In St. Michael’s and most other confessionals, you still have the opportunity to go to Confession anonymously or face-to-face. Our room has a kneeler with a screen, and a seat directly in front of Father. I’ve been a priest for 15 years and a human being for 42 years, so positively nothing you say will give me a bad impression of you. I won’t judgmentally “take it with me” into our regular interactions, except to say I will love and respect you more for your honesty and willingness to change. Plus, I am mindful enough of my own sins and weaknesses that I have no basis to condemn anyone for anything. If you dare to present yourself to the Lord’s priest, you are already showing tremendous cooperation with Grace. 

People often greet me by sheepishly saying, “I’m not sure how to do this,” but then they end up doing just fine! It remains appropriate to begin by making the Sign of the Cross and saying, “Bless/Forgive me, Father, for I have sinned. It has been [this long] since my last Confession. These are my sins.” Then you tell me your sins. Then (hopefully!) a little encouragement and/or challenge from the priest, maybe a little conversation, your Act of Contrition, the Church’s Prayer of Absolution, and then freedom!

Don’t sugarcoat yourself by saying, “I’m not a bad person” or “I try to be a good person.” For whatever reason, people might do that because they’re nervous, or ashamed. But could there be a little pride, too? Sit with yourself long enough and you will find evidence of badness. 

For all you used to hear about Catholics, we don’t enjoy guilt, but we do find it helpful because it shows us where we need to grow in love of God and neighbor. We use it only long enough to draw us to Confession and to try to do better in the future. Guilt isn’t meant to become a handy billy club for punishing ourselves or for walking around with a sense of continuous oppression. It never was meant for that!

The more often you go to Confession, the easier it will be. The more you will find to confess. The more the devil will try to convince you that either you are so awful that you’re not worth the space you occupy, or that Confession isn’t necessary because you’re such a saint and everyone else is so wretched. Truth is, we’re all in this life, in this Church, together.

20 October 2018

Confirmation: A Lump Sum and an Annuity

Following the Catechism’s treatment of the Sacraments, which itself mirrors the ancient order of receiving them, I speak now of Confirmation. The Western Church by and large has reversed the order of the Sacraments of Initiation for historical reasons, postponing Confirmation to a time when children are “more ready”—more ready to stop going to Mass, that is, if ever they did go with any regularity.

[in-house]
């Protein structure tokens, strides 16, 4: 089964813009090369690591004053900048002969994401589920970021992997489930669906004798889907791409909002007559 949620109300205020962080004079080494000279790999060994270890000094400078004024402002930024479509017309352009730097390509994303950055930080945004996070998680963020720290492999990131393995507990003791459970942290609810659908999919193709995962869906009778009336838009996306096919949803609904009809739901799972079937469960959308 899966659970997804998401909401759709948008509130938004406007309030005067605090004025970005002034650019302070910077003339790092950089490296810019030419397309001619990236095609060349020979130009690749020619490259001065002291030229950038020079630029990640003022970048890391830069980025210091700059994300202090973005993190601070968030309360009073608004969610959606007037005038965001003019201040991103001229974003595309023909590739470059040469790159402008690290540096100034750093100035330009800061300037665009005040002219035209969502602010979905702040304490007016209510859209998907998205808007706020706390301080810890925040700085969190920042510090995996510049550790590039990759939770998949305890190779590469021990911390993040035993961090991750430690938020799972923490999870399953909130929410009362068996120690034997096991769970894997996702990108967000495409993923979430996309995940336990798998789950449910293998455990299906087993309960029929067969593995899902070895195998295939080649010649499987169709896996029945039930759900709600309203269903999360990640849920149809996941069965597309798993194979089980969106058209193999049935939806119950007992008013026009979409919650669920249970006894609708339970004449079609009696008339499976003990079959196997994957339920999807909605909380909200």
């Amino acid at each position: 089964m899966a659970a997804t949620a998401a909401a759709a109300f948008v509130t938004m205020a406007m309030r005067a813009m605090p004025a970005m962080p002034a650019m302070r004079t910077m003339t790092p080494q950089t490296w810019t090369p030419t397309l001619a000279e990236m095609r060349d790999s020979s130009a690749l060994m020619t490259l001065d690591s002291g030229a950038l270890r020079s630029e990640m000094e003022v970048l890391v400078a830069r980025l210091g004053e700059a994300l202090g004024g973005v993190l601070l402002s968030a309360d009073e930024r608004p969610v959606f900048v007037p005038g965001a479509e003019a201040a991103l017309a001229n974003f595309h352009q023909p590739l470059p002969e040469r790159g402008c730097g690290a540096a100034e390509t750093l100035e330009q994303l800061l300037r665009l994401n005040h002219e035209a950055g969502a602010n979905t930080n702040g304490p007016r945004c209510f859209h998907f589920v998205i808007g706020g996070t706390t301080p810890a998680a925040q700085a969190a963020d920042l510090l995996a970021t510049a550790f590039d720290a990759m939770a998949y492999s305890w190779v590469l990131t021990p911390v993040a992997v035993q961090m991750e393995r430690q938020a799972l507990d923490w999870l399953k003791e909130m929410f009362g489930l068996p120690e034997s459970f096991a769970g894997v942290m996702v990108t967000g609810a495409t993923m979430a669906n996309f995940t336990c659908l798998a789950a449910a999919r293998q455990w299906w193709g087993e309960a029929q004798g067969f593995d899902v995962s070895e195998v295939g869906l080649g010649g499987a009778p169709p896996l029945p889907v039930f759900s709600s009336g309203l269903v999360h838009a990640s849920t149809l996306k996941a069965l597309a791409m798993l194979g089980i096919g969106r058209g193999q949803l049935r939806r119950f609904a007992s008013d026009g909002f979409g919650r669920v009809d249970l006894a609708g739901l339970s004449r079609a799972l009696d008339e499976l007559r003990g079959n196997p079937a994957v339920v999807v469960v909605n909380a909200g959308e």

I spot a condemnatory sarcasm in my words and tone, through which I nevertheless shall proceed in writing. At least I am conscious of it; the Holy Spirit’s gifts of wisdom and counsel are prompting a gentle self-policing with the virtue of prudence. But exercising prudence doesn’t mean excusing the obligation to speak the truth in Jesus’ Name, whether it is the truths of Christ and the Church teaching, or the reasoned reflection on my own feelings and experience.

Through the Sacrament of Confirmation, the Holy Spirit completes and perfects the baptized Christian’s identification with Jesus and His Church. Whereas Baptism makes the down payment of the Spirit’s sevenfold gifts, Confirmation instills those gifts in fullness.

If a child profits from the care and direction of baptismal sponsors (Godparents) in the earliest years—even if "care and direction" are entrusted more concretely to the parents—all the more can a Confirmation sponsor’s efforts help the neophyte to live Jesus. Without necessarily hovering, the sponsor should initiate some degree of regular, Christ-centered communication. How the sponsor lives Jesus as a Catholic, publicly and “privately,” is just as important. 

I use quotation marks with "privately" because (1) nothing seems fully private in this technological time except for the seal of Confession and (2) Jesus ominously declared, “Whatever you have said in the darkness will be heard in the light, and what you have whispered behind closed doors will be proclaimed on the housetops” (Lk 12:3).

In that section of Luke 12 Jesus is exhorting courage in the face of persecution from the Enemy of Salvation. Jesus reminds His followers that He “has our back,” we used to say fifteen minutes ago. “Do not be afraid. You are worth more than many sparrows” (12:7). 

Now that's an understatement, because the human person is on a different plane from birds and puppies and every other creature. That difference entrusts to us a certain stewardship (care and direction) over the other creatures, but also invests a certain humble pride: “Wow: God thought enough of me to create me as a human person, for whose salvation God the Son Himself became man.” 

Now God thought no less of the sparrow to create it a sparrow (for each creation has its contributions to the Kingdom), but “to which of the sparrows did God ever say, ‘You are my Son; this day I have begotten you?” (Heb 1:5, except the original text reads “angels” in place of “sparrows”).

I just wish these thoughts might seize the heart of a person, sufficient to enflame him with love for the fullness of truth, goodness, and beauty found in the Catholic Church, so that the Confirmation administered sooner or later might “take.” It doesn’t have to happen according to my personal expectations, preoccupied with outcomes as I am; it just has to happen before the person dies.